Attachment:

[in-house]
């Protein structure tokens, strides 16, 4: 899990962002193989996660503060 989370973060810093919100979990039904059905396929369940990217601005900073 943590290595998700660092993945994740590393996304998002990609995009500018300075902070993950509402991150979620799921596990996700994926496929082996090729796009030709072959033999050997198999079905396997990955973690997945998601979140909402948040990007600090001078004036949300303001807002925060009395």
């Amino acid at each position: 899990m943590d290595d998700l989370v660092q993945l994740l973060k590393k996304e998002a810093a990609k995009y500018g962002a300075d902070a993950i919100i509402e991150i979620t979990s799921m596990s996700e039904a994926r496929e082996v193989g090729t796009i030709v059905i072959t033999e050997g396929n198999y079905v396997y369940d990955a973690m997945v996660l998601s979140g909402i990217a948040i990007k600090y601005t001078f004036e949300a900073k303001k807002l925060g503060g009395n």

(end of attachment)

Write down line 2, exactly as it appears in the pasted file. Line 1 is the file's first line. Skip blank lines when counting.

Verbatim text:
């Protein structure tokens, strides 16, 4: 899990962002193989996660503060 989370973060810093919100979990039904059905396929369940990217601005900073 943590290595998700660092993945994740590393996304998002990609995009500018300075902070993950509402991150979620799921596990996700994926496929082996090729796009030709072959033999050997198999079905396997990955973690997945998601979140909402948040990007600090001078004036949300303001807002925060009395």